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A. KIMMEL, doing business under the firm name and style of San Mateo Furniture, Plaintiff and Respondent, v. Edward KEEFE, Defendant and Appellant.
Defendant Edward Keefe appeals from a judgment in favor of plaintiff A. Kimmel.
Among other things, and as pertinent here, the complaint alleged: that one E. T. Komsthoeft during the period August through December 1965 under conditional sales contracts purchased from Kimmel certain furniture of the reasonable value of $10,000, on which a balance of $9,309.52 remained unpaid; that Komsthoeft was in default under the contracts; that Kimmel was entitled to the possession of the furniture; that defendant Keefe wrongfully claimed to be the owner of furniture; that ‘notwithstanding that due demand therefor has been made, defendants, and each of them have refused to return’ the furniture to Kimmel; and that ‘pursuant to the terms of said contracts, the defendants, and each of them, became and are indebted to the plaintiff for the reasonable value of the use of the property in the sum of $400 per month.’
Komsthoeft defaulted and is apparently insolvent.
The following undisputed facts were developed at the trial. Kimmel was the operator of a furniture store. Over a period of time, August 25 to December 15, 1965, he sold to Komsthoeft for use in his apartment house furniture at a total price of $10,309.52. The transactions took the form of conditional sales contracts under which Kimmel retained title to the furniture until paid. In the latter part of 1965 Keefe purchased the apartment house and the subject furniture from Komsthoeft. The sale appears not to have been handled by an excrow holder. A ‘Modification Agreement’ dated December 30, 1965, between Komsthoeft and Kimmel relating to the apartment house sale was placed in evidence. It purported to be a modification of a December 13, 1965 agreement (not in evidence), and stated among other things, ‘Seller represents that the (claim of Kimmel is) unsecured (and Kimmel has) no rights by agreement to repossess the merchandise now on the premises.’
A conflict did develop at the trial as to whether Keefe had notice, prior to the time he purchased the apartment house, of Kimmel's conditional sales contracts and ownership of the furniture. In this respect Kimmel testified that: late in 1965 he was told by Komsthoeft that the building was being taken over by Keefe to whom he should look for payments on the furniture; Kimmel then contacted Keefe who came to the store (it was sometime in November or December but before Christmas of 1965); Keefe said he was taking over the building but that the deal was not yet consummated; Kimmel then pointed out his security interest in the furniture and showed the Komsthoeft conditional sales contracts to Keefe. Kimmel's testimony was corroborated by one of his employees who left his employment around the second week of December 1965. The employee testified that while he was employed by Kimmel in November 1965 Keefe came to the store and said he was taking over Komsthoeft's apartment house, and that Kimmel then showed Keefe the conditional sales contracts covering the furniture of the building.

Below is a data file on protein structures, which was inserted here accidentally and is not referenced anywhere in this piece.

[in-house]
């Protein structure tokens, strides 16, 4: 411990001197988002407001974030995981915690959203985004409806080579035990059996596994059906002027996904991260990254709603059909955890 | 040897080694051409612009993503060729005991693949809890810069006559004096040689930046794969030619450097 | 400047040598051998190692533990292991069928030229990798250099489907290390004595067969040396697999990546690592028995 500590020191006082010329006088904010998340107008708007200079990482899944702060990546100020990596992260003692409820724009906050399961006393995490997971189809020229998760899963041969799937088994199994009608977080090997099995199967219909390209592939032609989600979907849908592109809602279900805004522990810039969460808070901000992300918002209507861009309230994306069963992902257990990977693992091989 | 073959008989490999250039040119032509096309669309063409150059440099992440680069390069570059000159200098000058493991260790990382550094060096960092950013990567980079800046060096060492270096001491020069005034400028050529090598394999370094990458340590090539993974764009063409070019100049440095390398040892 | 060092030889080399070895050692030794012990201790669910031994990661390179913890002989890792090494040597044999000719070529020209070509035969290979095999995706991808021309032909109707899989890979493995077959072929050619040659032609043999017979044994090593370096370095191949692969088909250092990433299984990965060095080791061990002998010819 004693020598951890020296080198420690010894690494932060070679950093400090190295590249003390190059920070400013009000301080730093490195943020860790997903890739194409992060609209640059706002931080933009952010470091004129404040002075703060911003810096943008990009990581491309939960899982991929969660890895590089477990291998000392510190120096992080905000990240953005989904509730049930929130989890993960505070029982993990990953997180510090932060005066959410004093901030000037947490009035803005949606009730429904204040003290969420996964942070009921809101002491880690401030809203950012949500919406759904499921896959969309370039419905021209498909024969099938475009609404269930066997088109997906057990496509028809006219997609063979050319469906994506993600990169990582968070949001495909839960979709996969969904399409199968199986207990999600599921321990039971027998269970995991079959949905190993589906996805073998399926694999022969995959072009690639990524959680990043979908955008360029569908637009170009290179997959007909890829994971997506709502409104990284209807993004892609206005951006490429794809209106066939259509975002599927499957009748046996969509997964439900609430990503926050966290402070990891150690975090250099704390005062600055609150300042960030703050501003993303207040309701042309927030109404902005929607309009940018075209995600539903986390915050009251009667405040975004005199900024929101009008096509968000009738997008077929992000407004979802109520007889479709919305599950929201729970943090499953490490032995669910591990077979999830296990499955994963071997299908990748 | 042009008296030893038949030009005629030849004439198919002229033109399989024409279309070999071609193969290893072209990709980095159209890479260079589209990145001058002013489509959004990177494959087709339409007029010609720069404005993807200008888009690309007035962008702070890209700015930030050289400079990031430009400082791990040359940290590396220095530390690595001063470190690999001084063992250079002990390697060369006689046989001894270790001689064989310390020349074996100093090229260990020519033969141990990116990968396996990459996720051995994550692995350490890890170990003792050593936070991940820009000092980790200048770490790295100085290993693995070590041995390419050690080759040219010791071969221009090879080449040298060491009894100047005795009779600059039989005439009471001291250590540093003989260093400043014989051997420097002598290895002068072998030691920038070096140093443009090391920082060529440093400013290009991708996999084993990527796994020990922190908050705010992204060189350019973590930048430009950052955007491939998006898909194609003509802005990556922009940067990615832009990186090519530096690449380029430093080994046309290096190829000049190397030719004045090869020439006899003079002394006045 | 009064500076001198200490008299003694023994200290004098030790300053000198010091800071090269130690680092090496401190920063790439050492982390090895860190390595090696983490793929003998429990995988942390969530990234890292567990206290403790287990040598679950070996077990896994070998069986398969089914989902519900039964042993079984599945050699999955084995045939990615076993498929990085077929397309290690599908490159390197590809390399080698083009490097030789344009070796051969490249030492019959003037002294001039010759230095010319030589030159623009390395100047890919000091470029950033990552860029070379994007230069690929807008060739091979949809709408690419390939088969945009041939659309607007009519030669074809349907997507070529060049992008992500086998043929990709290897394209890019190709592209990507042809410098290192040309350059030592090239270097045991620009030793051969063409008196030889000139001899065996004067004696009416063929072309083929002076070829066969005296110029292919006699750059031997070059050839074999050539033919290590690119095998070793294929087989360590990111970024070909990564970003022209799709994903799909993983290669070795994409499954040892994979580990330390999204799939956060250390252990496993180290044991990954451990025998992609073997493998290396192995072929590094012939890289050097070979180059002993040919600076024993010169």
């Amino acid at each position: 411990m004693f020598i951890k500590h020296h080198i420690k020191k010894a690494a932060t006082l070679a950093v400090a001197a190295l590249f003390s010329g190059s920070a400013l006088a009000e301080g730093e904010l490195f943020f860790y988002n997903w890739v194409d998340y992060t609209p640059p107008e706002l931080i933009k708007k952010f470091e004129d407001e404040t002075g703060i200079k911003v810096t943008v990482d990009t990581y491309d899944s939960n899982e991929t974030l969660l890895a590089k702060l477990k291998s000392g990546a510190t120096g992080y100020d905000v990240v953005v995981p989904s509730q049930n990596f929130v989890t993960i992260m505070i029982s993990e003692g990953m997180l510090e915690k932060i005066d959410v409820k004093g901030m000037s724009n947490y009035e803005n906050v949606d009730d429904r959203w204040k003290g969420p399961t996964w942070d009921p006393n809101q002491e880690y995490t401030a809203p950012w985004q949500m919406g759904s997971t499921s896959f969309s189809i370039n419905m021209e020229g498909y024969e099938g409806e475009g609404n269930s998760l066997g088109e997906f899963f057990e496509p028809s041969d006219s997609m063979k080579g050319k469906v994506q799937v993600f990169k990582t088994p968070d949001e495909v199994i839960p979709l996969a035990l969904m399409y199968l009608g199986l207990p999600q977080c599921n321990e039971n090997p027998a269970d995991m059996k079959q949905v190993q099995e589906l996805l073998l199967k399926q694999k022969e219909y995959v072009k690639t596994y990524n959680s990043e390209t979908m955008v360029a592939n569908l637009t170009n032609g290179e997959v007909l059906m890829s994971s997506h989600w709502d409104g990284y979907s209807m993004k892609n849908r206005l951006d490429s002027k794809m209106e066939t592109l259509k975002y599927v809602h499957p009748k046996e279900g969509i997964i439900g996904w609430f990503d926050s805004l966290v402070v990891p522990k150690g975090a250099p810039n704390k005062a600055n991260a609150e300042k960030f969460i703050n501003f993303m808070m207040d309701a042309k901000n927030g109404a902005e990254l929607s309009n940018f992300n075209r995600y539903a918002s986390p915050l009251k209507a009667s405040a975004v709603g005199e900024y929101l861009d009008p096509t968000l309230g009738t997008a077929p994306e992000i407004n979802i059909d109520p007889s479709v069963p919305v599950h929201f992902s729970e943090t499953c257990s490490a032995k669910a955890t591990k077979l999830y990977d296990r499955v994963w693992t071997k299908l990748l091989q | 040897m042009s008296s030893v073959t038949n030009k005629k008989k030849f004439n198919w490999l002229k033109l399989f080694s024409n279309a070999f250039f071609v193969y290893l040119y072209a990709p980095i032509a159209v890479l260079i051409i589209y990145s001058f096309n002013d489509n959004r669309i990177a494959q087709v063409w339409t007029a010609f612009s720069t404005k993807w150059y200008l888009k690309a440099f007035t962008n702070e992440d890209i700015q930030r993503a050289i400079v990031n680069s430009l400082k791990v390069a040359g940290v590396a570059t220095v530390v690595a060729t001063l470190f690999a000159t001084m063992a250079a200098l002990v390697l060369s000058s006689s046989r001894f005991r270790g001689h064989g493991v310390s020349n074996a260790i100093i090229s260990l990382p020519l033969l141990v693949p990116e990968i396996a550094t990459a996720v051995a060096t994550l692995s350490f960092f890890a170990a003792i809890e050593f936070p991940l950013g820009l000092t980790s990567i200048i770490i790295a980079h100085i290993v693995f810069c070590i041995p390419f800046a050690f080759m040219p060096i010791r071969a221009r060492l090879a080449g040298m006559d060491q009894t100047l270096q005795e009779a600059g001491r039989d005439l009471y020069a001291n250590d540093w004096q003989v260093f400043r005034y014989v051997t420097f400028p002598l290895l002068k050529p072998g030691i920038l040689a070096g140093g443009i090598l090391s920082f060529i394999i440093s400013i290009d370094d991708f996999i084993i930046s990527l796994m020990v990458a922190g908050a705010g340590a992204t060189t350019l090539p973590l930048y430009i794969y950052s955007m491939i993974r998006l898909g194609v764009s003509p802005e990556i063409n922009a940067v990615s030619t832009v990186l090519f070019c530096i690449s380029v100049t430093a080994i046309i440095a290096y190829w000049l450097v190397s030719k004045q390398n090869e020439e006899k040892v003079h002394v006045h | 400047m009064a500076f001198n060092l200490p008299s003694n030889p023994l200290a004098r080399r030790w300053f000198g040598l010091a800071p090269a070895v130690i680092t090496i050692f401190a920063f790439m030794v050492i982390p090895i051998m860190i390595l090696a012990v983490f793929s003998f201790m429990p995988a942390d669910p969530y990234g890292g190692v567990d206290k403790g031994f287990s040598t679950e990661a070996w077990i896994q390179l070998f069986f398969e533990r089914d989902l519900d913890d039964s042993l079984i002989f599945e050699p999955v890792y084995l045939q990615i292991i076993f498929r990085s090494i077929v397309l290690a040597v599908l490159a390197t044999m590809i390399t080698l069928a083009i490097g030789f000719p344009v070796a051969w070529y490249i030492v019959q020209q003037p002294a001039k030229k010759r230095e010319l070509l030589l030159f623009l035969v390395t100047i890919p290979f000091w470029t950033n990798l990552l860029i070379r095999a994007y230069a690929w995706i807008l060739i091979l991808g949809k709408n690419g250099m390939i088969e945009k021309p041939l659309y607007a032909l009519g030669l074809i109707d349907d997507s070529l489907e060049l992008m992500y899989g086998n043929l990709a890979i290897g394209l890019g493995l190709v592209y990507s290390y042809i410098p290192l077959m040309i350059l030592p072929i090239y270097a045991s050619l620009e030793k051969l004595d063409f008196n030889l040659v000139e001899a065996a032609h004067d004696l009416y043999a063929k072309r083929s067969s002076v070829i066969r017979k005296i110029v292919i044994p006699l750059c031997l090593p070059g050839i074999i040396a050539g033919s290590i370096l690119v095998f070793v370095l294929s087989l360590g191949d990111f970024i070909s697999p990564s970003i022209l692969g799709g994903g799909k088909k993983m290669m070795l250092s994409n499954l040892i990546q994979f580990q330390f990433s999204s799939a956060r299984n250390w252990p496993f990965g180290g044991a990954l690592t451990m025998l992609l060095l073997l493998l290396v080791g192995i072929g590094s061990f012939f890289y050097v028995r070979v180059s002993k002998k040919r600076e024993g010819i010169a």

The principle issue at the trial, and here, is the question whether Keefe did in fact have knowledge of Kimmel's security interest in the furniture prior to his purchase of the apartment house and its contents. If Keefe had such notice, then he took the furniture subject to Kimmel's title under the conditional sales contracts. (See Com.Code, s 9301, subd. (1)(c).) The trial court found that Keefe purchased the apartment house and the subject furniture with ‘full knowledge’ of Kimmel's security interest. Although there was evidence to the contrary, that which we have pointed out is ‘substantial’; it supports the trial court's finding by which we are bound on this appeal. (See Green Trees Enterprises, Inc. v. Palm Springs Alpine Estates, Inc., 66 Cal.2d 782, 784—785, 59 Cal.Rptr. 141, 427 P.2d 805.)
Although the complaint did allege that ‘pursuant to the Terms of the contract defendants' (emphasis added) became indebted for the reasonable value of the use of the property, the case appears to have been tried on the theory that Keefe was not bound by the contract. As to him it was contended that Kimmel was entitled to the possession of the furniture, and the relief sought was its possession and ‘damages for its detention.’ This is the remedy to which Kimmel was entitled under the facts as found by the court. (Code Civ.Proc. s 667; Guerin v. Kirst, 33 Cal.2d 402, 409, 202 P.2d 10.) From the evidence before the court it must be inferred that Keefe was in a position to deliver the furniture to Kimmel; there was no showing to the contrary.
Keefe makes several contentions of error regarding the trial court's findings.
A finding as to the value of the furniture was unnecessary to support the judgment. There is accordingly no merit to Keefe's contention that the trial court erred in failing to make such a finding. Keefe complains of the finding that Komsthoeft And Keefe had been and were as of January 1, 1966, in default on the conditional sales contracts. By this finding the court undoubtedly meant that Keefe, a nonsignatory of the contract in possession of the furniture, had failed to place the contracts in good standing. In any event such a finding was superfluous and non-prejudicial since whether Keefe was a party to the contracts was not in issue at the trial. For the same reasons the court did not err in failing to make Keefe's requested special findings whether Keefe was legally obligated under the contracts and, if so, the contracts to which he was legally bound. We further conclude that the finding that Kimmel had ‘demanded’ of Keefe return of the furniture is supported by substantial evidence, and comports with the demand requirement of law. And finally we see no error in the failure of the court to specially find ‘as to the dollar amount of the security interest’ of Kimmel of which Keefe had knowledge. No contention is made by Keefe that he had knowledge of less than the full amount of Kimmel's security interest. Such a finding was accordingly unnecessary to the judgment.
No error is seen in the trial court's refusal to continue the trial in order that witness Diel might be personally present. The request was not made until the case was called for trial, and the deposition of the witness was available and later placed in evidence. The denial of the continuance clearly did not deny Keefe a fair hearing. An application for a continuance is addressed to the sound discretion of the court. (Schlothan v. Rusalem, 41 Cal.2d 414, 417, 260 P.2d 68.) There was no abuse of discretion.